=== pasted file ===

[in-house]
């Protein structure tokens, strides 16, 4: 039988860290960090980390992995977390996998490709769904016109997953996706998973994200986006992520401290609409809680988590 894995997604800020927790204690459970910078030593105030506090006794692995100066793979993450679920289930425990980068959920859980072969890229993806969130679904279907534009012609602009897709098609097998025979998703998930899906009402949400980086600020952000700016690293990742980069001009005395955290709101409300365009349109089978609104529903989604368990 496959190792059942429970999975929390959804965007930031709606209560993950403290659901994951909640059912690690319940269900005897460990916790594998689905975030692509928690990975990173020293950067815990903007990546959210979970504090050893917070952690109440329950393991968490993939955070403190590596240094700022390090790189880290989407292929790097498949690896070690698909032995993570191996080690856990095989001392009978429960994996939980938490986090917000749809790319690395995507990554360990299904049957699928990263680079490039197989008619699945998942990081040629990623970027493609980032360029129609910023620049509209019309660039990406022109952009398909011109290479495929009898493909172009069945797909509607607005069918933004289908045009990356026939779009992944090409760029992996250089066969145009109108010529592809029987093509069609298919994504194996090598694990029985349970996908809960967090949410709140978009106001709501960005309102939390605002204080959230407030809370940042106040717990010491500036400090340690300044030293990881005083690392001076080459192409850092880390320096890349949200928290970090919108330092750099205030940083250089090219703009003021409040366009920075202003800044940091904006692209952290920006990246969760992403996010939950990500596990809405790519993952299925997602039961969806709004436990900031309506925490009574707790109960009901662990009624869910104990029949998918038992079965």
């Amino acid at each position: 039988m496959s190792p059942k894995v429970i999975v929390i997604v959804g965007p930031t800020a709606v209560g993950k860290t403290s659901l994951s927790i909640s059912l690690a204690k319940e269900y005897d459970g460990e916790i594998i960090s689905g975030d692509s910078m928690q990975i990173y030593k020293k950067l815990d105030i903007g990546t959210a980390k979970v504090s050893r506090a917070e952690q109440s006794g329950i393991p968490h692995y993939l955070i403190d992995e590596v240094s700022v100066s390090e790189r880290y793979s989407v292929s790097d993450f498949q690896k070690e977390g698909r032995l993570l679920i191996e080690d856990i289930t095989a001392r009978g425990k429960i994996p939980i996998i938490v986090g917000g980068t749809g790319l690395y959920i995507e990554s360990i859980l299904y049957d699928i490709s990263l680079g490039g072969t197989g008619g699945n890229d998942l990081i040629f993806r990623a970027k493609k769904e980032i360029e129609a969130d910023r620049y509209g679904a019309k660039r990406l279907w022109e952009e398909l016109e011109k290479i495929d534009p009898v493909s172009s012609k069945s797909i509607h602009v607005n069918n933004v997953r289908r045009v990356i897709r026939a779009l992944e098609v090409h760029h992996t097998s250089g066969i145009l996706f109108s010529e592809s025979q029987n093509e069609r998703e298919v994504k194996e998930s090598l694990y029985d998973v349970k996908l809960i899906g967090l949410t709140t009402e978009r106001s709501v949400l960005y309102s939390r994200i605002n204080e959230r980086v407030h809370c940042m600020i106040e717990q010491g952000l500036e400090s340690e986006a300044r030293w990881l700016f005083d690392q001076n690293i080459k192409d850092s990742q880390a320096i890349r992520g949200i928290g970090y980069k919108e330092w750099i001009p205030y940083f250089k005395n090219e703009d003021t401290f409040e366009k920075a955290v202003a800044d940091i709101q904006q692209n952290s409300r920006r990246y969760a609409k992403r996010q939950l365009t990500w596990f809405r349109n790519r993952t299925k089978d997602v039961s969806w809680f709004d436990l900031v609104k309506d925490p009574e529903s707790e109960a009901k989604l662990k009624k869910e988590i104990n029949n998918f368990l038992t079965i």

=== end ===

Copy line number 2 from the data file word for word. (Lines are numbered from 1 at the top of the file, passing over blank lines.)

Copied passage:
């Protein structure tokens, strides 16, 4: 039988860290960090980390992995977390996998490709769904016109997953996706998973994200986006992520401290609409809680988590 894995997604800020927790204690459970910078030593105030506090006794692995100066793979993450679920289930425990980068959920859980072969890229993806969130679904279907534009012609602009897709098609097998025979998703998930899906009402949400980086600020952000700016690293990742980069001009005395955290709101409300365009349109089978609104529903989604368990 496959190792059942429970999975929390959804965007930031709606209560993950403290659901994951909640059912690690319940269900005897460990916790594998689905975030692509928690990975990173020293950067815990903007990546959210979970504090050893917070952690109440329950393991968490993939955070403190590596240094700022390090790189880290989407292929790097498949690896070690698909032995993570191996080690856990095989001392009978429960994996939980938490986090917000749809790319690395995507990554360990299904049957699928990263680079490039197989008619699945998942990081040629990623970027493609980032360029129609910023620049509209019309660039990406022109952009398909011109290479495929009898493909172009069945797909509607607005069918933004289908045009990356026939779009992944090409760029992996250089066969145009109108010529592809029987093509069609298919994504194996090598694990029985349970996908809960967090949410709140978009106001709501960005309102939390605002204080959230407030809370940042106040717990010491500036400090340690300044030293990881005083690392001076080459192409850092880390320096890349949200928290970090919108330092750099205030940083250089090219703009003021409040366009920075202003800044940091904006692209952290920006990246969760992403996010939950990500596990809405790519993952299925997602039961969806709004436990900031309506925490009574707790109960009901662990009624869910104990029949998918038992079965």